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I find it useful to use NonvioLogo_Focusing_ES_croplent Communication as a doorway to Focusing, especially when people are not used to the idea of self empathy.

Nonviolent Communication (NVC) helps us notice when we are naming, blaming, diagnosing, trying to prove who is right and wrong, etc. (Jackal language). NVC encourages us to speak Giraffe Language:

  • describing an interaction without evaluating it,
  • turning inward to notice ones own feelings and needs,
  • listening empathically to the needs of others,
  • making requests to meet needs.

People can identify easily with the big difference in the two languages. I don’t usually go into the request step until later, because my goal is to teach felt sensing through noticing feelings and needs.

The Revolutionary Pause is the moment when one decides which language to speak. It’s difficult to pause in daily life! But after the initial difficulty, people start to see what a difference the pause can make. People start noticing when they are making statements that imply judgements and blame. Then they can notice the way they are judging themselves, thus opening to the notion of empathy toward their own inner world. As people start noticing their own feelings and needs, they are already in levels 4 or 5 of the Experiencing Scale: http://www.experiential-researchers.org/instruments/exp_scale/exp_scale_long.html

In NVC, our Beautiful Human Needs are seen as something that unites us as human beings. A beautiful human need is defined as “vital energy that motivates us to act and to grow.” This concept is new for most people, experienced Focusers as well as non-Focusers. Noticing ones beautiful human needs and how they feel inside can lay the groundwork for noticing naturally-arising felt senses.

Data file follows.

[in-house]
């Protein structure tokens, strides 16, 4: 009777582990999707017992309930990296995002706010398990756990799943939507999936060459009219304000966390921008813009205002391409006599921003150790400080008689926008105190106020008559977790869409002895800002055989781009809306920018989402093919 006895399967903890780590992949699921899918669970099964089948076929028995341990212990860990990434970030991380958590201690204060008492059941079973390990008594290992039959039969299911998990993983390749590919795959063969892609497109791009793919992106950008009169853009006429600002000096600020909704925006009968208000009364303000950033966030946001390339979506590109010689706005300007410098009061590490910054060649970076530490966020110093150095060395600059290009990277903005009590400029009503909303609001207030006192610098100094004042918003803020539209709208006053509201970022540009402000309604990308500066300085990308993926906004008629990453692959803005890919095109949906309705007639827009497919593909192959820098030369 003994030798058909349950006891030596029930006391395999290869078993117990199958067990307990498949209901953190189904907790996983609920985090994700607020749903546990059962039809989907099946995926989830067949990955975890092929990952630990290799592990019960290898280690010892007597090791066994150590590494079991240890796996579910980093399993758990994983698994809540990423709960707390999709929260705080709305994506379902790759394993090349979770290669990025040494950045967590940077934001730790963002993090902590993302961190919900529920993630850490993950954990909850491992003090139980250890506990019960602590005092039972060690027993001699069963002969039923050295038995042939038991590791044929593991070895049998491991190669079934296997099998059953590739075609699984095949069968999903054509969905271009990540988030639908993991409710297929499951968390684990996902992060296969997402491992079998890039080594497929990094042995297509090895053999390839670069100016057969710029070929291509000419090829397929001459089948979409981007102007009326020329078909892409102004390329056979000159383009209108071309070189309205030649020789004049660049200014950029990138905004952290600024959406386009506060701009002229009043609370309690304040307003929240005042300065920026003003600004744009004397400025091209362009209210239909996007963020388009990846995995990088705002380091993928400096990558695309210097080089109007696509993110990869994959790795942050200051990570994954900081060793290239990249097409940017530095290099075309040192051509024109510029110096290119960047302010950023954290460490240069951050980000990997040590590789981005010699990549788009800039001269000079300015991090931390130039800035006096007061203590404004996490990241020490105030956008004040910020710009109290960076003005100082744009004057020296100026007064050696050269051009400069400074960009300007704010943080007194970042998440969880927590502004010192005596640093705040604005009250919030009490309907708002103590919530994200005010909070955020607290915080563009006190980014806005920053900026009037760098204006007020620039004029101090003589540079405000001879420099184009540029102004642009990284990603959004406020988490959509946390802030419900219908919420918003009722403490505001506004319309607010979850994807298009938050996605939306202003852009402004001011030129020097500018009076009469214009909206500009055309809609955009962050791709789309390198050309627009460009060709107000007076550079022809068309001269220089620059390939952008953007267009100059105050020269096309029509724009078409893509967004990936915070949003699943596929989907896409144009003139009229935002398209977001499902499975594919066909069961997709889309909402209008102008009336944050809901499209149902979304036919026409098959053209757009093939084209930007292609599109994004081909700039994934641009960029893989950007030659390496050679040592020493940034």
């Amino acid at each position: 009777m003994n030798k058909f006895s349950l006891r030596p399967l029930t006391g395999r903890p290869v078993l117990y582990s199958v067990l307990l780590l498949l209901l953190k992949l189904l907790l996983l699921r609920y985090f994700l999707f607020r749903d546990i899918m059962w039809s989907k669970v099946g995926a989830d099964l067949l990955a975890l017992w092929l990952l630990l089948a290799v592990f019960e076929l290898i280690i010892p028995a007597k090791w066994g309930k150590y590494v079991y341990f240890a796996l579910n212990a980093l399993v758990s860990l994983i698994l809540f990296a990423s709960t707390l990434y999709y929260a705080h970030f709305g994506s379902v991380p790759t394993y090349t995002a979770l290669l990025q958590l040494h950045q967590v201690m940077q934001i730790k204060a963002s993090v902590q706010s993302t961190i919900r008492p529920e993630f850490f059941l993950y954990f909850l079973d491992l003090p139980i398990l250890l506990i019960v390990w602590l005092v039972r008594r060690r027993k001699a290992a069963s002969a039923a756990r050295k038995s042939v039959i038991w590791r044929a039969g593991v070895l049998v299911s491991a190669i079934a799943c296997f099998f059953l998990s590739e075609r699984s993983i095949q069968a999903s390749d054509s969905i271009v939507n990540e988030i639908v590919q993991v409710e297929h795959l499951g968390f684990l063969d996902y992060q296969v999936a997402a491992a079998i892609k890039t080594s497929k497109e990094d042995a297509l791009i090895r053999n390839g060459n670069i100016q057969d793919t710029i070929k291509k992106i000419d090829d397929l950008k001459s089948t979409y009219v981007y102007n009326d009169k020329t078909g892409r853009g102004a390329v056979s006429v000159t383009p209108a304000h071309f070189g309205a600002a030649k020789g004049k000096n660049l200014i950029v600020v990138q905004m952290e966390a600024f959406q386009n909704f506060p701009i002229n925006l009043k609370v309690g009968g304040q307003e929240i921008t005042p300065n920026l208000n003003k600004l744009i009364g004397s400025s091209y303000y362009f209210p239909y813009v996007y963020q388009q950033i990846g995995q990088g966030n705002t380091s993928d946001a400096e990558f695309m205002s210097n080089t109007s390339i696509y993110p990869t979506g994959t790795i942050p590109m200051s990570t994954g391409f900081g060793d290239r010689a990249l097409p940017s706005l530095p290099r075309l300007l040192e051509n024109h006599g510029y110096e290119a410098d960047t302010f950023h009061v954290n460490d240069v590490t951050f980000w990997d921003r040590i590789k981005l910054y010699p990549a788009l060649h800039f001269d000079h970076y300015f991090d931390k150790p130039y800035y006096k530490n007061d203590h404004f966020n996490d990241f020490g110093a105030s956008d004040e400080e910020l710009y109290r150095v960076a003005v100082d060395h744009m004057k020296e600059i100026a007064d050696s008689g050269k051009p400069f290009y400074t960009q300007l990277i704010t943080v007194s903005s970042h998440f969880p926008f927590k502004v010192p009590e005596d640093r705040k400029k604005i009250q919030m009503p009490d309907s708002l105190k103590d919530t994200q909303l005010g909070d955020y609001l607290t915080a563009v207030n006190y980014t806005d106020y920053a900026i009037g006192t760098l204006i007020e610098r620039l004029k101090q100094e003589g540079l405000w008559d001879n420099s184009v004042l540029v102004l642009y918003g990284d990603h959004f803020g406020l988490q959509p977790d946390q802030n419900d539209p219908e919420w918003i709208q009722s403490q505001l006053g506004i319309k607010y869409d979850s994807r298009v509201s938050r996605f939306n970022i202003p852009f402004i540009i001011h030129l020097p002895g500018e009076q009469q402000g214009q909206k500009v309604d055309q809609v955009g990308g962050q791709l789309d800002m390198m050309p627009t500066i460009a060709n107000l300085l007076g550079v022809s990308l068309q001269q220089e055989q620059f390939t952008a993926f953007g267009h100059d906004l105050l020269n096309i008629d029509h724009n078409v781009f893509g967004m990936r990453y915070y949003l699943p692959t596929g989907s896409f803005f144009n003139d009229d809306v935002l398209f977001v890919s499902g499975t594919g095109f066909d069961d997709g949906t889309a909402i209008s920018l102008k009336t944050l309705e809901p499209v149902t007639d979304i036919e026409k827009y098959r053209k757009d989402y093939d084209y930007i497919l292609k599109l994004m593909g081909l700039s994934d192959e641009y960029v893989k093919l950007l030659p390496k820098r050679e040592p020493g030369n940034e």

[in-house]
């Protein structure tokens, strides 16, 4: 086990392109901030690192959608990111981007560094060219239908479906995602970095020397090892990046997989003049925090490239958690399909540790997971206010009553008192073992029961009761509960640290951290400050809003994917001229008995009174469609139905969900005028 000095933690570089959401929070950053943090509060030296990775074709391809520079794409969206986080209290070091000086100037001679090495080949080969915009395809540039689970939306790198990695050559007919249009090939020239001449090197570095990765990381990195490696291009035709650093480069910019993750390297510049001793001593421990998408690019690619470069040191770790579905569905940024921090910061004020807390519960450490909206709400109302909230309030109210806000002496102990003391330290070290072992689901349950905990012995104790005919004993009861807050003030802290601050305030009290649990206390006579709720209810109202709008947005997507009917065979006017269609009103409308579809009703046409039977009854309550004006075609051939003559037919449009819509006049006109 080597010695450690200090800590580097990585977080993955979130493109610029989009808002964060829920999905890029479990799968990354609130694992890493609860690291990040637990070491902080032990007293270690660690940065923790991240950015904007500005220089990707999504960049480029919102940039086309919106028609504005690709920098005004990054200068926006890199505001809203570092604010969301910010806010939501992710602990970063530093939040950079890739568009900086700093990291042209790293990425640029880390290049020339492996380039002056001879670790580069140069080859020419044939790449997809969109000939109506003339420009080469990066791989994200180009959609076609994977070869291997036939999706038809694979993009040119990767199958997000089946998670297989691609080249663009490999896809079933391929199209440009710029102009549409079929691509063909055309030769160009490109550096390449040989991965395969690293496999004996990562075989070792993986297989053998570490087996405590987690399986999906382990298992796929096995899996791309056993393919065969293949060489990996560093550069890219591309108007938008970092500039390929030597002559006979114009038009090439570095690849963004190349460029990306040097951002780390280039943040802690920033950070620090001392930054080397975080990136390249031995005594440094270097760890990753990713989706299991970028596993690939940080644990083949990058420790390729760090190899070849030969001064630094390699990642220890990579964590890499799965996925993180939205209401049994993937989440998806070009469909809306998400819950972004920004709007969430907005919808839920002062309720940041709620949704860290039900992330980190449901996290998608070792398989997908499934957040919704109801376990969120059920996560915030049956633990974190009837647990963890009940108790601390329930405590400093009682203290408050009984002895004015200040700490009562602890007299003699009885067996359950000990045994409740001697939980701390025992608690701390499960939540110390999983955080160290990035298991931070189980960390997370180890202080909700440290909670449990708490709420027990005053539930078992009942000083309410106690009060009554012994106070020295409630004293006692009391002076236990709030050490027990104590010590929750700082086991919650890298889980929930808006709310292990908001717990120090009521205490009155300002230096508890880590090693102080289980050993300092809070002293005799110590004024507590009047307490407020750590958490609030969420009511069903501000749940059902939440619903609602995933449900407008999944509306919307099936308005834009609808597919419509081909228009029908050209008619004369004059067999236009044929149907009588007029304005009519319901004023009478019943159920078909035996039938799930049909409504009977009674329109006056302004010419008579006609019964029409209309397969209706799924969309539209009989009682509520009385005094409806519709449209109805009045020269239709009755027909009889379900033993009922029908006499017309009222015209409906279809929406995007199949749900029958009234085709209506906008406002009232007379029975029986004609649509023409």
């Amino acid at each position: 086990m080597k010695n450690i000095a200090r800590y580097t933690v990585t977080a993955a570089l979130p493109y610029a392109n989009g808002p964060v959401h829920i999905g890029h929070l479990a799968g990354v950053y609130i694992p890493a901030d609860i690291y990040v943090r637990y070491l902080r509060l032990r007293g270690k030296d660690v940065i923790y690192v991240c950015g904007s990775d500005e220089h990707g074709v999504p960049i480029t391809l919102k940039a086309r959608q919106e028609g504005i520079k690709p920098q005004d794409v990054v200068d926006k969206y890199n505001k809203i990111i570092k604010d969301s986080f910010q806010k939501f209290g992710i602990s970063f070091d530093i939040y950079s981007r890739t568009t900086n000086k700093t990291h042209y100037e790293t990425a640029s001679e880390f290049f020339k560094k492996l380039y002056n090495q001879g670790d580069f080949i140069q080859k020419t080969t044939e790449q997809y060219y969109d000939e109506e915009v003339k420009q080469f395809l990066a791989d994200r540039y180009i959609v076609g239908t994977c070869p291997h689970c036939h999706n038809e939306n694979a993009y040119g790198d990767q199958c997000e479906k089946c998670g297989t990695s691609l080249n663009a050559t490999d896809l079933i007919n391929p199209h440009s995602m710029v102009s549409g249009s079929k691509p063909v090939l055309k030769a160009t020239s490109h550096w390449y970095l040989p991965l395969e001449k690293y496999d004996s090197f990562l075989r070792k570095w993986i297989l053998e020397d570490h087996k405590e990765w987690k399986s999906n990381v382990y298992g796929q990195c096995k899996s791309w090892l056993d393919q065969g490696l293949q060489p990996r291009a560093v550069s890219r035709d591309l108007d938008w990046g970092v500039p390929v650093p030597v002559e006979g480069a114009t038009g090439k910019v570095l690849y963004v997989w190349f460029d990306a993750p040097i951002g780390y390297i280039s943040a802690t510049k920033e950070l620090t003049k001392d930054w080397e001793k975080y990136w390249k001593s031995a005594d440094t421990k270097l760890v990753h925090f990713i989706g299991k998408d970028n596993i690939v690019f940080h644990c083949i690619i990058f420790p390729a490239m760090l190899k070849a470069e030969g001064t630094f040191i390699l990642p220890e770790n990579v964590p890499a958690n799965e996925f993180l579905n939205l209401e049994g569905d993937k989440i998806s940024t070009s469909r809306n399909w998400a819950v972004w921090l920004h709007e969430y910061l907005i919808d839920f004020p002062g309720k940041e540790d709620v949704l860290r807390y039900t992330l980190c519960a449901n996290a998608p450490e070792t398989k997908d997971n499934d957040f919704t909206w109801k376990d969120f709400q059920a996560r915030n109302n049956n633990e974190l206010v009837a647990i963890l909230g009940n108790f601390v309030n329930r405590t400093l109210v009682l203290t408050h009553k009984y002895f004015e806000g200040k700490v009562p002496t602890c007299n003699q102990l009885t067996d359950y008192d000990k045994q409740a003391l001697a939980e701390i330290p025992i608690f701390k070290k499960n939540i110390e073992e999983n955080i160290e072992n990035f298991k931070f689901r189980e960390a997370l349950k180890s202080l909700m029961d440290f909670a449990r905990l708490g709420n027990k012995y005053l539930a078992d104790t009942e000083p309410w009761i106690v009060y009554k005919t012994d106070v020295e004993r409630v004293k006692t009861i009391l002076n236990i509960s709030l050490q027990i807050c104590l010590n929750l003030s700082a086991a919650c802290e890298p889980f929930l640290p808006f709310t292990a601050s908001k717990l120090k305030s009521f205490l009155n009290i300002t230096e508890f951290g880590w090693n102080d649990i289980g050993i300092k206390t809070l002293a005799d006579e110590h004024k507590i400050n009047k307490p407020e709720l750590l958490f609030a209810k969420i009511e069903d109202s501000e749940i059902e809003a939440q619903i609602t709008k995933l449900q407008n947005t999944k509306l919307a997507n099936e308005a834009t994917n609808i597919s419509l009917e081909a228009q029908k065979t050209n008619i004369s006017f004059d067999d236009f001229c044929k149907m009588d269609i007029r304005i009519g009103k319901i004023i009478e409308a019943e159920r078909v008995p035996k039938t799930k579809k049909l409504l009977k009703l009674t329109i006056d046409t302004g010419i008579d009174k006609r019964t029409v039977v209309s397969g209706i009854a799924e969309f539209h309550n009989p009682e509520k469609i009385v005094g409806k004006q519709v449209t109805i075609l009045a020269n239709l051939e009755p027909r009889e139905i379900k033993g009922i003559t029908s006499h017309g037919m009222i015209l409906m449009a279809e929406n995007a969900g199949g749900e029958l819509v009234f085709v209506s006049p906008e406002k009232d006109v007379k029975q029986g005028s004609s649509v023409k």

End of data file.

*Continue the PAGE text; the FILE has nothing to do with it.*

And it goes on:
In Nonviolent Communication, other people are not responsible for how we feel. Our needs, met and unmet, give rise to how we feel. Everyone is trying to meet their needs. Without sensing into our own needs and listening for another’s needs, we often don’t understand the basic motivations in each other.

Through sensitive, spacious listening for needs, people can make space around that which can’t yet be put into words. With practice and good listening, people are on their way to learning to pause and pay attention to the felt sense of the whole, which  situation often extends far beyond what could be defined as needs and values. When people access the felt sense, what started as a conflict can transform into forward movement. Conflict can then be seen as an opportunity for “crossing”, where the carrying forward, the right next step, becomes something that could not have been conceived by either individual.

NVC is a theory, the practice of which can lead to felt sensing. Felt sensing is pre-conceptual— fresh, intricate and unpredictable in every moment. A lot of practice and careful listening are necessary before people can learn to trust the felt sense in all its transformative power.

I find that the seamless combination of NVC and Focusing lays a good groundwork for learning both.

Focusing and Nonviolent Communication are inter-related.